15. Do you know how to get cash in an emergency — day, night or out of town? Yes ____ No ____
16. Could you make up a livable spending plan for yourself without your parents’ assistance?  Yes ____ No ____
17. Do you understand how to read a simple contract, such as the one found on the back of a credit card application? Yes ____ No ____
18. Do you know how to get car insurance? Yes ____ No ____
19. Do you know what penalty or penalties are assessed when you make a late payment on a credit card? Yes ____ No ____
20. Do you know what a credit report is and how to get a copy of yours? Yes ____ No ____
21. Savings accounts earn interest; do checking accounts? Yes ____ No ____
22. Do you buy on impulse? Yes ____ No ____
23. Do you know how and when to file federal and state tax returns? Yes ____ No ____
24. Do you know what an IRA is? Yes ____ No ____
25. Do you know what travelers checks are and how to get them? Yes ____ No ____
26. Do you know what a lease is and what the contract should contain? Yes ____ No ____

How To Score: Give every Yes answer 2 points.  Give No answers 0 points
If your teen scores:  
40 to 52 points: Help him pack his bag, he’s ready to leave home or perhaps even support you.
25 to 39 points: He’s on his way, but still needs input from you.  He can read this book, so get him his own copy.
24 and below: You both need to wake up fast, otherwise he will never be ready to leave home.  You may have to support him the rest of your life.  Not a good idea.

Next Up

Ask your teen(s) if he wants to learn more about and how to use money and be a player in the adult world.  It will be a rare teen who turns you down. 

  • If your teen has a driver’s license, “hire” him or her as your personal assistant for a long vacation period, summer is ideal.  This means that you are accompanied on various shopping expeditions and errands—groceries, cleaners, dropping off and picking up younger siblings, the vets, the bank—where ever you need to drive to and/or write a check.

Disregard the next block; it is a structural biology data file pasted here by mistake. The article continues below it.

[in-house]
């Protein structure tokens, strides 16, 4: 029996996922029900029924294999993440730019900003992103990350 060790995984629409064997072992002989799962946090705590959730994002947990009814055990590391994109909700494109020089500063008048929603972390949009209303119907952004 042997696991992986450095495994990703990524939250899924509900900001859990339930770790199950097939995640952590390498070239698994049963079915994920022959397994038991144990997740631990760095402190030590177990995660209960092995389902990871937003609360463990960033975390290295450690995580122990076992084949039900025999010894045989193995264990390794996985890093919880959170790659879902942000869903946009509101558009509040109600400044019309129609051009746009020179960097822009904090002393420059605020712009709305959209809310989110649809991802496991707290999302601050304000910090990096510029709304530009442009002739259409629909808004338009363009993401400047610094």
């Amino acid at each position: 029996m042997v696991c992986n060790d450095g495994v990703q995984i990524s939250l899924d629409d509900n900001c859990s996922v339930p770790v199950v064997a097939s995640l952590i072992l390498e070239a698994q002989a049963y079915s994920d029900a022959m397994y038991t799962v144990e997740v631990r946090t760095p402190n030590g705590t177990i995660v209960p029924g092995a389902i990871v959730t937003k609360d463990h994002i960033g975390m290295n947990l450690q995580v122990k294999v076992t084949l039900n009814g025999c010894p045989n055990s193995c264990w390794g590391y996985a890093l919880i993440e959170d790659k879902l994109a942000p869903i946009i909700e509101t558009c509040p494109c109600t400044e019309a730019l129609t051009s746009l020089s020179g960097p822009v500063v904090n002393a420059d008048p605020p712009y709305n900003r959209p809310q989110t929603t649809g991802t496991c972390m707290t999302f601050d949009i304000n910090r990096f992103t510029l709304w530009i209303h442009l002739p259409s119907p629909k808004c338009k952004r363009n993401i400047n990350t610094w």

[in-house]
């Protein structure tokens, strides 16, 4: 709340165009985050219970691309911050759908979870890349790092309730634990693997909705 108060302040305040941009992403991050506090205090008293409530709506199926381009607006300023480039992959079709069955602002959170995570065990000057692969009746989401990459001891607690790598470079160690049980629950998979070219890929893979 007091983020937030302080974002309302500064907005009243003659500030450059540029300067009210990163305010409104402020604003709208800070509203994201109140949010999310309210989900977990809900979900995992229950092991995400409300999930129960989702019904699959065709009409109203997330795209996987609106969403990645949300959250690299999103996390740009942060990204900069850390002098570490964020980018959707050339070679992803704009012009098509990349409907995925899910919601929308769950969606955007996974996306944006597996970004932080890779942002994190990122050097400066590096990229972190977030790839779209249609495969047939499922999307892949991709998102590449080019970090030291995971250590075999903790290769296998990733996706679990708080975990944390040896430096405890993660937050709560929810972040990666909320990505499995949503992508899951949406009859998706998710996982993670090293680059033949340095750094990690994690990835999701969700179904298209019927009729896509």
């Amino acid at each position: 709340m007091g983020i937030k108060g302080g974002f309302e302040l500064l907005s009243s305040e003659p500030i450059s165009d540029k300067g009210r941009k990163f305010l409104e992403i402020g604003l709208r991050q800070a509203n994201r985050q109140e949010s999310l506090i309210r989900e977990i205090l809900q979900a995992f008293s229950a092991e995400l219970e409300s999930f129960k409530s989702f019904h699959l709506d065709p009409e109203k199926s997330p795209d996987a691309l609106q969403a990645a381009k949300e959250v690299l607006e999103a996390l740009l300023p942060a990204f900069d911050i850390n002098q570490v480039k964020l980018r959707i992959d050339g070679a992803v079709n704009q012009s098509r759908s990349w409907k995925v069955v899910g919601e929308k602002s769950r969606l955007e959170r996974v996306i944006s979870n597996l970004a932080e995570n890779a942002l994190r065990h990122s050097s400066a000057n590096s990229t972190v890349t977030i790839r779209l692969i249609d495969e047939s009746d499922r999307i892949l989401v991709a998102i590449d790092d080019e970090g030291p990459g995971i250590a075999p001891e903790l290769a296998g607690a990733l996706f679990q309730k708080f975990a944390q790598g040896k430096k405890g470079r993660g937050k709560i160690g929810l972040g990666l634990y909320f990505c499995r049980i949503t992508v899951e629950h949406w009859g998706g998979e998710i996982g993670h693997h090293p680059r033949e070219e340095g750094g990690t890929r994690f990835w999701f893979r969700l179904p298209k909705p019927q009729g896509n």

Not only can your teen chauffeur you, he will pay for everything you normally do by writing your checks and paying your bills.  This includes mortgages or rent, taxes, insurance and the like.  You get to sign the checks.  Initially, he will think this is fun.  After a while, it becomes a drag.  Reasonable wage is the minimum federal wage rate.  If it’s higher in your state, then match it. 

  • Let your teens know how much money it takes to run your household.  Open up your check register or the money software program you use on your computer.  Have him make the entries for checks written and items that get automatically withdrawn from you account.  If your income varies monthly, this is a perfect opportunity to discuss why you need savings backup and a realistic Spending Plan.

When I did this with my teens, they were stunned at the amount of money it took to run our household.

  • Check out “Hot” career projections in national magazines such as Business Week and U.S. News & World Report.  The Internet is a great resource to see what is topical—the home pages of AOL, Yahoo, CNN, etc. commonly run workplace and career related articles.  
     
  • Your kids are on the Internet all the time—have them do a Google search for opportunities and print out the results.  Ask your teen what kind of work sounds interesting.  Discuss what various jobs pay and what kind of education or training is required.  
     
  • If your teen is car bound, set some rules up.  Include financial and safety responsibilities.  If your teen doesn’t hold up her or his end of the bargain, privileges are suspended.  Set up the conditions for any suspension and reinstatement of privileges when the driving license is first obtained.
     
  • If your teen gets an after-school job, set up rules to monitor behavior and grades.  Any violations, a family talk is in order.  Set up a probation time-off.  If grades or attitude don’t improve, the consequence is that the job is terminated.
     
  • If, and when, your teen gets a job for pay, make a condition that a %age is set aside for savings.  If money flows through fingers like water, offer to be the “bank” and withhold an agreed upon amount.

Your Final Money $mart Tip 

Teens are interested in money.  They need to be taught how to save and spend wisely.  You’re the teacher.